Since C++was standardized in 1998,the C++elite haven¡¯tbeenterri-bly
subtle in their attempt to nudge programmers away from arrays
and towards vectors. They¡¯ve been similarly overt in trying to get devel-opers
to shift from char* pointers to string objects. There are good rea-sons
for making these changes, including the elimination of common
programming errors (see Item 13) and the ability to take full advan-tage
of the power of the STL algorithms (see, e.g., Item 31).
Still, obstacles remain, and one of the most common is the existence
of legacy C APIs that traffic in arrays and char* pointers instead of vec-tor
and string objects. Such APIs will exist for a long time, so we must
makepeace with them if we aretouse theSTL effectively.
Fortunately, it¡¯s easy. If you have a vector v and you need to get a
pointer to the data in v thatcan be viewedasan array,just use&v.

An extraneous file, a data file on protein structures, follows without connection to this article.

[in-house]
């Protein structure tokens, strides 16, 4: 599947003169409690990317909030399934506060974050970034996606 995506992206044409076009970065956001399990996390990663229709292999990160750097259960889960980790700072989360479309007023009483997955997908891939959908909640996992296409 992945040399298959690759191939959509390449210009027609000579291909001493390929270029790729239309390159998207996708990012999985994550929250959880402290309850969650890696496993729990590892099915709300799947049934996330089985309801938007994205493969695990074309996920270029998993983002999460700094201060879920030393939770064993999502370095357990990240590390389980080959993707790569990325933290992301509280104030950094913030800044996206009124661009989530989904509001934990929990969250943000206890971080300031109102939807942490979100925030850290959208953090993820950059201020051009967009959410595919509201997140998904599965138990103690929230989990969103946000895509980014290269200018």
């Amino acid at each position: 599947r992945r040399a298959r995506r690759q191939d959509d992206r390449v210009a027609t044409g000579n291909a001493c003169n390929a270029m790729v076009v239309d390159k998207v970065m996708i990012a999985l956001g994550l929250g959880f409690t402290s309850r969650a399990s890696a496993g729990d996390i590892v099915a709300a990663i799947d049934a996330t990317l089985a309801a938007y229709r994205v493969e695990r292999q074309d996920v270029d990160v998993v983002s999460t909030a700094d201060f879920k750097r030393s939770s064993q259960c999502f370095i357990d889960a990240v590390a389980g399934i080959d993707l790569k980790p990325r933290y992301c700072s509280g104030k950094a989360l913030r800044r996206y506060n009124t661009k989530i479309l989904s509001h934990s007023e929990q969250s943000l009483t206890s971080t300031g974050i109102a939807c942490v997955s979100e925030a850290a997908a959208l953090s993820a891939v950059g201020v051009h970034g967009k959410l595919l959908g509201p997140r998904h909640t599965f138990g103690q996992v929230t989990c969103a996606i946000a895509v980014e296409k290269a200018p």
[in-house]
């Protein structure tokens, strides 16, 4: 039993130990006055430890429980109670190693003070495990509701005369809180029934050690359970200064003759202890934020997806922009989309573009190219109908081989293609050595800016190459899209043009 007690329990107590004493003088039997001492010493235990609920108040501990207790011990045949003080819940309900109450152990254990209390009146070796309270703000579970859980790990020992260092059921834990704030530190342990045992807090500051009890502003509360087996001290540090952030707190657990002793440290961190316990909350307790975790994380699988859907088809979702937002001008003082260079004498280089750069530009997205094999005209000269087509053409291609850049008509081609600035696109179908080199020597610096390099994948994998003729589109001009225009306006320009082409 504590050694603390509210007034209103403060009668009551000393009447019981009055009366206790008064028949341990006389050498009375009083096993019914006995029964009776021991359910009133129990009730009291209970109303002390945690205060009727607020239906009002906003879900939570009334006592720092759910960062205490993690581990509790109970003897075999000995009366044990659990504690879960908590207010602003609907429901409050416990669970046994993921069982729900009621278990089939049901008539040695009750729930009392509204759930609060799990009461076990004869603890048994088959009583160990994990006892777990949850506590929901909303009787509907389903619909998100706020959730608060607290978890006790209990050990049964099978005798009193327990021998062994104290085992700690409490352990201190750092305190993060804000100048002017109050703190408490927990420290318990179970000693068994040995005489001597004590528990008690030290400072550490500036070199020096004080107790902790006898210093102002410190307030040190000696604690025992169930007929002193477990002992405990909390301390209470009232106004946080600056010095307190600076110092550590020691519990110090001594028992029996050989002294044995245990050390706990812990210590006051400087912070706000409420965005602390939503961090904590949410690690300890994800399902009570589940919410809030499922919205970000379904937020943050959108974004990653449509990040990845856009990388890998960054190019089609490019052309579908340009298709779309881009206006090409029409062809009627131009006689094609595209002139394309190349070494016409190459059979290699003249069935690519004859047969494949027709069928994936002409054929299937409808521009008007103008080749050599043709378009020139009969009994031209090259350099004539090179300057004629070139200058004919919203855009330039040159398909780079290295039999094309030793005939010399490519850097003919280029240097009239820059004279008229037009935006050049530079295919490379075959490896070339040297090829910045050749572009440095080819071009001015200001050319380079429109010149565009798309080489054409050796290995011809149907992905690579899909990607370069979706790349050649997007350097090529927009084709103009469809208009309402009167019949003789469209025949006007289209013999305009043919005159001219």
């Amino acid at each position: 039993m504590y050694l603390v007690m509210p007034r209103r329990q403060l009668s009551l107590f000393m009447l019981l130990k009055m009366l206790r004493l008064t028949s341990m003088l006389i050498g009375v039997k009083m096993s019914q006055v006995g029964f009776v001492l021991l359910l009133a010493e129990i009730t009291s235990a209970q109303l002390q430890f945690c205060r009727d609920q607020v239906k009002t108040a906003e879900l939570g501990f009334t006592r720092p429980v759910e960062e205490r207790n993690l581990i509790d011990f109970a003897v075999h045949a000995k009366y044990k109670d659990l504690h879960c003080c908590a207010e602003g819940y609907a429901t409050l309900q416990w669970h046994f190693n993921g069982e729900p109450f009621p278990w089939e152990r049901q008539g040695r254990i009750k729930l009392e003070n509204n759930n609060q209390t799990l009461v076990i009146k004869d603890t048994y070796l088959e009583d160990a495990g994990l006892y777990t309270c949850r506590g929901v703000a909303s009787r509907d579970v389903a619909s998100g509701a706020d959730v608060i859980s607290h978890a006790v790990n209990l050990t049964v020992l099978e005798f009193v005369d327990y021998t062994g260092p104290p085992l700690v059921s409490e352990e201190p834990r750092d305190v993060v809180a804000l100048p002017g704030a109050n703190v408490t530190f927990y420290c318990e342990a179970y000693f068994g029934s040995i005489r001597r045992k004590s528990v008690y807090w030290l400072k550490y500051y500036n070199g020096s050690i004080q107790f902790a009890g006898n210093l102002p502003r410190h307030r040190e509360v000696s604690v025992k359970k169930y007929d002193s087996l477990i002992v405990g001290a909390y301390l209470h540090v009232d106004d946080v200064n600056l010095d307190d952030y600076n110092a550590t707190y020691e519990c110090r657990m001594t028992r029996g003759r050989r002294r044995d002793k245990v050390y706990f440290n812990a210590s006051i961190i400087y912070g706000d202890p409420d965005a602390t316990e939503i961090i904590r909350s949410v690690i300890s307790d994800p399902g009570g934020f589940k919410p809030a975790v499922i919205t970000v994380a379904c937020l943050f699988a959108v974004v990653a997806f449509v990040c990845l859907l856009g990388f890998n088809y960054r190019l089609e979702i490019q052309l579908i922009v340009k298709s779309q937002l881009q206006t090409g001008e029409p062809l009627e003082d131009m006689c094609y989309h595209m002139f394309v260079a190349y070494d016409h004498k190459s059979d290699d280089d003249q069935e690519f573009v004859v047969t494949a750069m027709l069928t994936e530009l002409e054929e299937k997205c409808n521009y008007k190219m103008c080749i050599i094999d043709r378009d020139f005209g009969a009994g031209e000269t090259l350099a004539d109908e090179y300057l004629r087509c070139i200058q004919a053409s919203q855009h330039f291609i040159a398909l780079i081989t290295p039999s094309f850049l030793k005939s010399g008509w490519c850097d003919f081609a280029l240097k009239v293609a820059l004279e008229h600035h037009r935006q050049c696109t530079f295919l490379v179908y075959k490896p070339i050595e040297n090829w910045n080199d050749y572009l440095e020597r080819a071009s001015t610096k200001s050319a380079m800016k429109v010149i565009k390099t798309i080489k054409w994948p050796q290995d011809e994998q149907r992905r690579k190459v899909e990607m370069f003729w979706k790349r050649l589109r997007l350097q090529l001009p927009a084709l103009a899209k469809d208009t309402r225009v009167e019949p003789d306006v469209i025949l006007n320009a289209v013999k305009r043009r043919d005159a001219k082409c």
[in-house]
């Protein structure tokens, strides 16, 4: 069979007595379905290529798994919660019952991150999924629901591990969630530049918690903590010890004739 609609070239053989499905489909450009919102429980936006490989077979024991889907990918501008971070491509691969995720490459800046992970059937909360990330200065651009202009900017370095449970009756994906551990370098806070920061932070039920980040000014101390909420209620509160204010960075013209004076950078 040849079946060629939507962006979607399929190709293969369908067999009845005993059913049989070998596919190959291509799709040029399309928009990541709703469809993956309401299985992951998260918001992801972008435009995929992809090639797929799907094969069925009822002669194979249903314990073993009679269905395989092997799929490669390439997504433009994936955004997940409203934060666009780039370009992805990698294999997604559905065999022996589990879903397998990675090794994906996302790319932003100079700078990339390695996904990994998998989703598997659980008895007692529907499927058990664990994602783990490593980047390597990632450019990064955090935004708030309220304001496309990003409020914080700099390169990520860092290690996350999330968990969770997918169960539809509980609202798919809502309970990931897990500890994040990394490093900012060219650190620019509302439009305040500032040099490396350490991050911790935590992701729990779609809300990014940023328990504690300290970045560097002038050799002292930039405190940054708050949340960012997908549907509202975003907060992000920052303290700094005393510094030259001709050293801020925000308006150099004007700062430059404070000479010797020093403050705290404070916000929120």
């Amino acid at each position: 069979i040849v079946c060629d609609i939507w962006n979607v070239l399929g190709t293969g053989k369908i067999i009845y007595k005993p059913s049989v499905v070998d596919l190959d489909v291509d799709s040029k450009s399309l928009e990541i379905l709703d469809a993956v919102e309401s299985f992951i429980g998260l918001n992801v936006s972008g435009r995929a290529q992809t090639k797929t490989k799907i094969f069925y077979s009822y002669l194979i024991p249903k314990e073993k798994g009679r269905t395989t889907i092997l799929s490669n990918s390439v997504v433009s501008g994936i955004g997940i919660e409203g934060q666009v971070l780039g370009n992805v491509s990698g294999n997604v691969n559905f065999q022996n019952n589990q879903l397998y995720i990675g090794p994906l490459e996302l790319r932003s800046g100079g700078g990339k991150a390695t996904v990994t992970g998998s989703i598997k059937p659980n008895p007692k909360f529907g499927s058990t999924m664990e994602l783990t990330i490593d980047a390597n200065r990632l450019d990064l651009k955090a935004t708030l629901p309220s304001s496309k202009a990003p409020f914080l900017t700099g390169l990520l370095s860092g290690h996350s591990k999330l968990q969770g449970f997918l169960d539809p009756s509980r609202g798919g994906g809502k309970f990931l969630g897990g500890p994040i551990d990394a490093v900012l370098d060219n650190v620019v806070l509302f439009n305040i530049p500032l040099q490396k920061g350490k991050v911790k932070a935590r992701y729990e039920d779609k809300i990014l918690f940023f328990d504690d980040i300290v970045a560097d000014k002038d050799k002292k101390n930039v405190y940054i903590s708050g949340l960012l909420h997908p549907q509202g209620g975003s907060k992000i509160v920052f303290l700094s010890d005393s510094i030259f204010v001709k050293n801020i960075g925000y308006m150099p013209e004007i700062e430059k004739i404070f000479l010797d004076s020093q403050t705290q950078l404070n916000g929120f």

For a string s, the corresponding incantation is simply s.c_str().But
read on. As the fine print in advertising often points out, certain
the expression v yields a reference to the first element in the vector,
so &v is a pointer to that first element. The elements in a vector are
constrained by the C++ Standard to be stored in contiguous memory,
just like an array, so if we wish to pass v to a C API that looks some-thing
void doSomething(const int* pInts, size_t numInts);
we can do it like this:
Maybe. Probably. The only sticking point is if v is empty. If it is, v.si ze()
is zero, and &v attempts to produce a pointer to something that
does not exist. Not good. Undefined results. A safer way t